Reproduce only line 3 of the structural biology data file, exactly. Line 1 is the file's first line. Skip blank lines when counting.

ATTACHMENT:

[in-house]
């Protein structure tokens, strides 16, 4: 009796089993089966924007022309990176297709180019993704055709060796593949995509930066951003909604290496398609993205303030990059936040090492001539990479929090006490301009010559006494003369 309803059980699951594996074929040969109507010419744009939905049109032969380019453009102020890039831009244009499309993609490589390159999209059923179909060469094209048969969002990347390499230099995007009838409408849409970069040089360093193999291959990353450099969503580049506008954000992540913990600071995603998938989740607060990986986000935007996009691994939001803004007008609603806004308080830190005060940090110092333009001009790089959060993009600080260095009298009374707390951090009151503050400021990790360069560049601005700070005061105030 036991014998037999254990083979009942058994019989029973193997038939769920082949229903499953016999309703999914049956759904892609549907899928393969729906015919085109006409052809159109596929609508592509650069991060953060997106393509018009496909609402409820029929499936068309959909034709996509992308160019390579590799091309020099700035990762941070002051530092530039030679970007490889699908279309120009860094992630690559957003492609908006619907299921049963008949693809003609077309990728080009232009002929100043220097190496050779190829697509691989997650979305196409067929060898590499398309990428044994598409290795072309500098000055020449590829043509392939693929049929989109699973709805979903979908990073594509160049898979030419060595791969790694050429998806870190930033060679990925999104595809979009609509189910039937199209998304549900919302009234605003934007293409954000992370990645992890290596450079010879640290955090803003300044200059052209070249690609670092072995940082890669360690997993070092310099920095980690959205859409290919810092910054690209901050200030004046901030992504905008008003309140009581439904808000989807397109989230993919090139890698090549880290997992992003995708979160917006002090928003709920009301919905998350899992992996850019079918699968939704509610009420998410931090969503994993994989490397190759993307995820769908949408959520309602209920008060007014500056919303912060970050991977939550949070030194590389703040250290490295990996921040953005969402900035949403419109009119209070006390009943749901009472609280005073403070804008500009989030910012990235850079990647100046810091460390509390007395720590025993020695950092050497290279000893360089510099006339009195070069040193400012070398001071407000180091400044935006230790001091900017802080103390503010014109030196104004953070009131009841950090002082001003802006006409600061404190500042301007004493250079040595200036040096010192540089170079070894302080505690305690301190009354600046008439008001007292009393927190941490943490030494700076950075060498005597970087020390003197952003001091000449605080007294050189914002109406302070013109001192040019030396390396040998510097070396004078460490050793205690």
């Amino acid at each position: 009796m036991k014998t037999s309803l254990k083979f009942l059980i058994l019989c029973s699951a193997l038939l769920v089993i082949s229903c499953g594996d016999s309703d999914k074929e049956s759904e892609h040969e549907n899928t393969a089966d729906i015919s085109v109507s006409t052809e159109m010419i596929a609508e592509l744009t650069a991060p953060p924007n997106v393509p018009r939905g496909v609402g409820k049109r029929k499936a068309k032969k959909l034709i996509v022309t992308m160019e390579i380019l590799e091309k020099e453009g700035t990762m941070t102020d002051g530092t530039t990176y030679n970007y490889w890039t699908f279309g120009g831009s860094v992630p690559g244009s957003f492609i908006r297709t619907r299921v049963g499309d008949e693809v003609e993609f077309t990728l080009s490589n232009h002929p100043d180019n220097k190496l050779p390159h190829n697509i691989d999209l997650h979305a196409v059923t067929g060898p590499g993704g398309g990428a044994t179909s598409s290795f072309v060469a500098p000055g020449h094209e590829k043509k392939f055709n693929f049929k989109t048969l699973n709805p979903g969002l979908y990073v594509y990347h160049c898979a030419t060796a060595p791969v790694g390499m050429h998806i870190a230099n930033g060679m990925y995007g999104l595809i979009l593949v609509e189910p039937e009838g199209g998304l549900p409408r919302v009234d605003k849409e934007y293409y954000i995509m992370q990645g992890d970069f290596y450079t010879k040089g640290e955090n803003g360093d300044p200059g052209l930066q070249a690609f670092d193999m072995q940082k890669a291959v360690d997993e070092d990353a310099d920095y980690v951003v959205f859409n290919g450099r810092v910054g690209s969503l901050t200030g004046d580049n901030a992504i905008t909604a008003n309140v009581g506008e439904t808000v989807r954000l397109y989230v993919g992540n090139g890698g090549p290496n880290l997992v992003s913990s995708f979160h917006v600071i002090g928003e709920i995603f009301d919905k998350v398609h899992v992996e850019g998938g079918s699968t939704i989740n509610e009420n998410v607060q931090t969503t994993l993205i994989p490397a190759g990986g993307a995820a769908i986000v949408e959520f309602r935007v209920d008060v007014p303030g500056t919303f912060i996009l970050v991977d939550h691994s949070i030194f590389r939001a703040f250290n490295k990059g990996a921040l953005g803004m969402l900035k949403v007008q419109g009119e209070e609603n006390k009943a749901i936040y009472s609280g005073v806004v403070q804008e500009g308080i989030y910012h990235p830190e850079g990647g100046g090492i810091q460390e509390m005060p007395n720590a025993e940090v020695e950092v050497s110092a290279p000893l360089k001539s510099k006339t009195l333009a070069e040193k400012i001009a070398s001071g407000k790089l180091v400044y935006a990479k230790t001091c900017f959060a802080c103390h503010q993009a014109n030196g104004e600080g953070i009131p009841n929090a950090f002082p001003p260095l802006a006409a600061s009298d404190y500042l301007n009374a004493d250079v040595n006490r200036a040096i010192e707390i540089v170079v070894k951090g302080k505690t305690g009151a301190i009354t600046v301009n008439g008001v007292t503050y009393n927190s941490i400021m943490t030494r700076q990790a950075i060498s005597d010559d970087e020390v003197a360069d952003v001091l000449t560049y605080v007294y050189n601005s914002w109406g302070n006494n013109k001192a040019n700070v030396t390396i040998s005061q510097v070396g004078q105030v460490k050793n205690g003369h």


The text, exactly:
């Amino acid at each position: 009796m036991k014998t037999s309803l254990k083979f009942l059980i058994l019989c029973s699951a193997l038939l769920v089993i082949s229903c499953g594996d016999s309703d999914k074929e049956s759904e892609h040969e549907n899928t393969a089966d729906i015919s085109v109507s006409t052809e159109m010419i596929a609508e592509l744009t650069a991060p953060p924007n997106v393509p018009r939905g496909v609402g409820k049109r029929k499936a068309k032969k959909l034709i996509v022309t992308m160019e390579i380019l590799e091309k020099e453009g700035t990762m941070t102020d002051g530092t530039t990176y030679n970007y490889w890039t699908f279309g120009g831009s860094v992630p690559g244009s957003f492609i908006r297709t619907r299921v049963g499309d008949e693809v003609e993609f077309t990728l080009s490589n232009h002929p100043d180019n220097k190496l050779p390159h190829n697509i691989d999209l997650h979305a196409v059923t067929g060898p590499g993704g398309g990428a044994t179909s598409s290795f072309v060469a500098p000055g020449h094209e590829k043509k392939f055709n693929f049929k989109t048969l699973n709805p979903g969002l979908y990073v594509y990347h160049c898979a030419t060796a060595p791969v790694g390499m050429h998806i870190a230099n930033g060679m990925y995007g999104l595809i979009l593949v609509e189910p039937e009838g199209g998304l549900p409408r919302v009234d605003k849409e934007y293409y954000i995509m992370q990645g992890d970069f290596y450079t010879k040089g640290e955090n803003g360093d300044p200059g052209l930066q070249a690609f670092d193999m072995q940082k890669a291959v360690d997993e070092d990353a310099d920095y980690v951003v959205f859409n290919g450099r810092v910054g690209s969503l901050t200030g004046d580049n901030a992504i905008t909604a008003n309140v009581g506008e439904t808000v989807r954000l397109y989230v993919g992540n090139g890698g090549p290496n880290l997992v992003s913990s995708f979160h917006v600071i002090g928003e709920i995603f009301d919905k998350v398609h899992v992996e850019g998938g079918s699968t939704i989740n509610e009420n998410v607060q931090t969503t994993l993205i994989p490397a190759g990986g993307a995820a769908i986000v949408e959520f309602r935007v209920d008060v007014p303030g500056t919303f912060i996009l970050v991977d939550h691994s949070i030194f590389r939001a703040f250290n490295k990059g990996a921040l953005g803004m969402l900035k949403v007008q419109g009119e209070e609603n006390k009943a749901i936040y009472s609280g005073v806004v403070q804008e500009g308080i989030y910012h990235p830190e850079g990647g100046g090492i810091q460390e509390m005060p007395n720590a025993e940090v020695e950092v050497s110092a290279p000893l360089k001539s510099k006339t009195l333009a070069e040193k400012i001009a070398s001071g407000k790089l180091v400044y935006a990479k230790t001091c900017f959060a802080c103390h503010q993009a014109n030196g104004e600080g953070i009131p009841n929090a950090f002082p001003p260095l802006a006409a600061s009298d404190y500042l301007n009374a004493d250079v040595n006490r200036a040096i010192e707390i540089v170079v070894k951090g302080k505690t305690g009151a301190i009354t600046v301009n008439g008001v007292t503050y009393n927190s941490i400021m943490t030494r700076q990790a950075i060498s005597d010559d970087e020390v003197a360069d952003v001091l000449t560049y605080v007294y050189n601005s914002w109406g302070n006494n013109k001192a040019n700070v030396t390396i040998s005061q510097v070396g004078q105030v460490k050793n205690g003369h």